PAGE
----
Push-Location -Path IIS:\SslBindings

    # Create new IIS SSL bindings.
Get-Item -Path "cert:\LocalMachine\My\$($pfxcert.Thumbprint)" | New-Item "0.0.0.0!443"
share|improve this answer
    
I misunderstood; I thought your issue was in getting the certificate to import to a java key store? That's what my answer covers. –  Shane Madden Aug 17 '11 at 0:37
    
Yes that was part of it. I have no idea why Java didn't like the certificates created with the CertEnroll API but had no issue with the cert created with makecert.exe which uses the same API. Ultimately I needed a way to create a self-signed cert with SANs using any tool and also be able to import that certificate (with no private key) into a Java keystore (for Tomcat). –  Andy Arismendi Aug 17 '11 at 4:52
    
By the way this method works if you need to create a Tomcat public/private keypair as well. The PFX created by OpenSSL can be imported into a JKS for use with Tomcat with this command: –  Andy Arismendi Aug 17 '11 at 15:40
    
keytool.exe -importkeystore -srckeystore C:\cert.pfx -srcstoretype PKCS12 -destkeystore C:\andy.jks -srcstorepass mypassword -deststorepass changeit . –  Andy Arismendi Aug 17 '11 at 15:58

The java key tool is picky about what it'll allow to import. The certificate that you've built via powershell should work, though, with a little massaging.

What format is the certificate in now? If you've done an export from a windows certificate store, it's probably .pfx; you'll want to convert to a PEM-encoded x509 certificate:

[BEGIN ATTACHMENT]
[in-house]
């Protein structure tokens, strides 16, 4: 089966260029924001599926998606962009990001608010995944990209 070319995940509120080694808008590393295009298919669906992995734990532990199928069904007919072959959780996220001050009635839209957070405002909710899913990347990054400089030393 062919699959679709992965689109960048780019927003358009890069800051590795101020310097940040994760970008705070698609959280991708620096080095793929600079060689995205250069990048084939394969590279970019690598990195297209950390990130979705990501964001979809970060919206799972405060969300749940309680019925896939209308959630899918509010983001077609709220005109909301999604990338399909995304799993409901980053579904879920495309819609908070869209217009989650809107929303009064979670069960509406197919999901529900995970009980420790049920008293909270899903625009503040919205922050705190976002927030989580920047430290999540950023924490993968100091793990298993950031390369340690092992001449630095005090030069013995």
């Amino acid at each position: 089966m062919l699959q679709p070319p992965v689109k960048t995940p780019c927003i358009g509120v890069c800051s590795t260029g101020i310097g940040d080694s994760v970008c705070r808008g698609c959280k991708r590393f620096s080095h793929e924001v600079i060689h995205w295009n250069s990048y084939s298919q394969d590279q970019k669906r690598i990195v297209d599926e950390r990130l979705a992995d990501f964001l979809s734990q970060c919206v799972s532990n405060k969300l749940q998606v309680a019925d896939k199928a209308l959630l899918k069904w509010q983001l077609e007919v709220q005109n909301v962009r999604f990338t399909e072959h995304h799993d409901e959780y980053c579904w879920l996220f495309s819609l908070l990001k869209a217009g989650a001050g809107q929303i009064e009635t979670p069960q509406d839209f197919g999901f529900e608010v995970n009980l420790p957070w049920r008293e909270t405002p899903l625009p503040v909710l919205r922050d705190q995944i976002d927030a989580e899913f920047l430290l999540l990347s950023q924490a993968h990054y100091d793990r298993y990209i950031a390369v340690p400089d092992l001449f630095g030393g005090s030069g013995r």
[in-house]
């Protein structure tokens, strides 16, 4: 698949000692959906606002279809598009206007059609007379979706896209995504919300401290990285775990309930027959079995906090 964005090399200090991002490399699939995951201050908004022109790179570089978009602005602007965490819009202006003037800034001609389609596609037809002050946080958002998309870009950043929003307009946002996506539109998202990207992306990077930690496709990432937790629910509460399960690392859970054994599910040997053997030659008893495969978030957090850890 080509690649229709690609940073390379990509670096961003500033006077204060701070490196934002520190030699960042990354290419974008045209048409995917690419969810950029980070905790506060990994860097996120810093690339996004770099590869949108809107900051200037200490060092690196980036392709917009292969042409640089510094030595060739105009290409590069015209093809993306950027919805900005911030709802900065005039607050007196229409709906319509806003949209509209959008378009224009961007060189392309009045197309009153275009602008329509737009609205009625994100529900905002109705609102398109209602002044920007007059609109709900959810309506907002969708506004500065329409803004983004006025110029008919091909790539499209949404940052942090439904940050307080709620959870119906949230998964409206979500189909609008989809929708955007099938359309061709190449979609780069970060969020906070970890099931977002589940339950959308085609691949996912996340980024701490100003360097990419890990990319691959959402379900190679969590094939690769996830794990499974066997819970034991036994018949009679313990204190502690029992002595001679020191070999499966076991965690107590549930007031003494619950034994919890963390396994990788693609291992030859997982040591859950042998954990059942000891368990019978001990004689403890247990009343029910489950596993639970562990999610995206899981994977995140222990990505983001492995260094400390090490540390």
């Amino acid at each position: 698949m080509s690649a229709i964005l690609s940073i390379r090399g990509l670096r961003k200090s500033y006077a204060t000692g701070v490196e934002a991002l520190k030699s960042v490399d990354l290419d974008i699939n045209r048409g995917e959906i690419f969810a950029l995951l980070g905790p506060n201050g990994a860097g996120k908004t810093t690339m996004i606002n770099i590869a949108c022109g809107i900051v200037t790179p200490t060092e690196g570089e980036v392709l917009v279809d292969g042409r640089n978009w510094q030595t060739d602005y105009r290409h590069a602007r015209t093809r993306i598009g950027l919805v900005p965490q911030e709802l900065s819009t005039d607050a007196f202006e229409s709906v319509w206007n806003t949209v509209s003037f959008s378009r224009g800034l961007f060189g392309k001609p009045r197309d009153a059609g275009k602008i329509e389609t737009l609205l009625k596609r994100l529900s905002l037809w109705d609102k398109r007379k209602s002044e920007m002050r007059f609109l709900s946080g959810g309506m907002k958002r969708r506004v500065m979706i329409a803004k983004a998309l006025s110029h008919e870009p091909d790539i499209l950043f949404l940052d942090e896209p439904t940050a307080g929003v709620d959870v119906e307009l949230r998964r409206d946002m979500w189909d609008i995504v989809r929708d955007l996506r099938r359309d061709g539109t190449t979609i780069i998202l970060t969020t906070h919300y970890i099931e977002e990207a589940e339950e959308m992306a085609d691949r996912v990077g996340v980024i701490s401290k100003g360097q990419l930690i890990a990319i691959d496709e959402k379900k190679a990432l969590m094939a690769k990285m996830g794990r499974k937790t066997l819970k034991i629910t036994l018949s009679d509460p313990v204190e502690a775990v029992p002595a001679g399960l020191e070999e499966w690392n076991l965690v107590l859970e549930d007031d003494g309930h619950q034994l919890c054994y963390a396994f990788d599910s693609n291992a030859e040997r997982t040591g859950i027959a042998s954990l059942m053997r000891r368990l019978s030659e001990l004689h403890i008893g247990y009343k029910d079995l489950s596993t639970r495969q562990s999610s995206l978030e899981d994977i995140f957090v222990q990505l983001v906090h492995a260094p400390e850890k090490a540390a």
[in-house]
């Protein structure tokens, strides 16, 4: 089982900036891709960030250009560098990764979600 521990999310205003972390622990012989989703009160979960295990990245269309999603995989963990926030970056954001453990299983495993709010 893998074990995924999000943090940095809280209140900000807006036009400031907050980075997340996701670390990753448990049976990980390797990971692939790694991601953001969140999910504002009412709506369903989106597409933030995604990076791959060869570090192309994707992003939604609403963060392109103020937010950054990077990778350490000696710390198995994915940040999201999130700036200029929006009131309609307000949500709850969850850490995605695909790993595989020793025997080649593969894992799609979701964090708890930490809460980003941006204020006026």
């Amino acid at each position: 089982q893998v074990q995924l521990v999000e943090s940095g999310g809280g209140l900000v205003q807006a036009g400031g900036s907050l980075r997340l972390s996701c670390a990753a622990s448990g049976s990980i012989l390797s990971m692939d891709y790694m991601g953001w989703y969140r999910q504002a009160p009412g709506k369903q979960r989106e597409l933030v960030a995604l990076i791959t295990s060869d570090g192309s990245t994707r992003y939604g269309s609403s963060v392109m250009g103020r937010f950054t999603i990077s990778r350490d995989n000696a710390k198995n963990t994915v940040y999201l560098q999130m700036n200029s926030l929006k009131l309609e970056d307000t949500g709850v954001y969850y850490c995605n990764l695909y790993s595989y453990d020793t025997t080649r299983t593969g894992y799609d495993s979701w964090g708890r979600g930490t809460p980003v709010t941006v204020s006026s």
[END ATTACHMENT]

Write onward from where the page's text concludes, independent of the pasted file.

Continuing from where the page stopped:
openssl pkcs12 -in /path/to/certbundle.pfx -out /public/key/path/certificate.crt -nokeys
openssl pkcs12 -in /path/to/certbundle.pfx -out /private/key/path/certificate.key -nocerts -nodes

From there, you'll want to check the actual contents of the file - these Windows certificates include a "Bag Attributes" section above the -----BEGIN CERTIFICATE----- section, which the keytool parser likes to choke on - feel free to strip that out so that the files look just like this, with no other content:

/public/key/path/certificate.crt

-----BEGIN CERTIFICATE-----
MIIAAAA........
-----END CERTIFICATE-----

/private/key/path/certificate.key

-----BEGIN RSA PRIVATE KEY-----
MIIAAAA........
-----END RSA PRIVATE KEY-----

These certificate files should be a lot more amenable to import by the java keytool.

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When I export the cert create with the CertEnroll API via my script I've tried exporting both as DER and Base64. Keytool doesn't import either. When I use the export wizard in the Windows store I select not to export the private key. The base64 export has the BEGIN/END headers, the DER export is a binary file. –  Andy Arismendi Aug 16 '11 at 23:26

I thought SAN wasn't supported using makecert either, but then I found this blog

It seems that you can get similar functionality to using SAN by using multiple common names. e.g. makecert -n "CN=CertName;CN=pseudoSAN"

or in your example "CN=Andy;CN=192.168.2.12"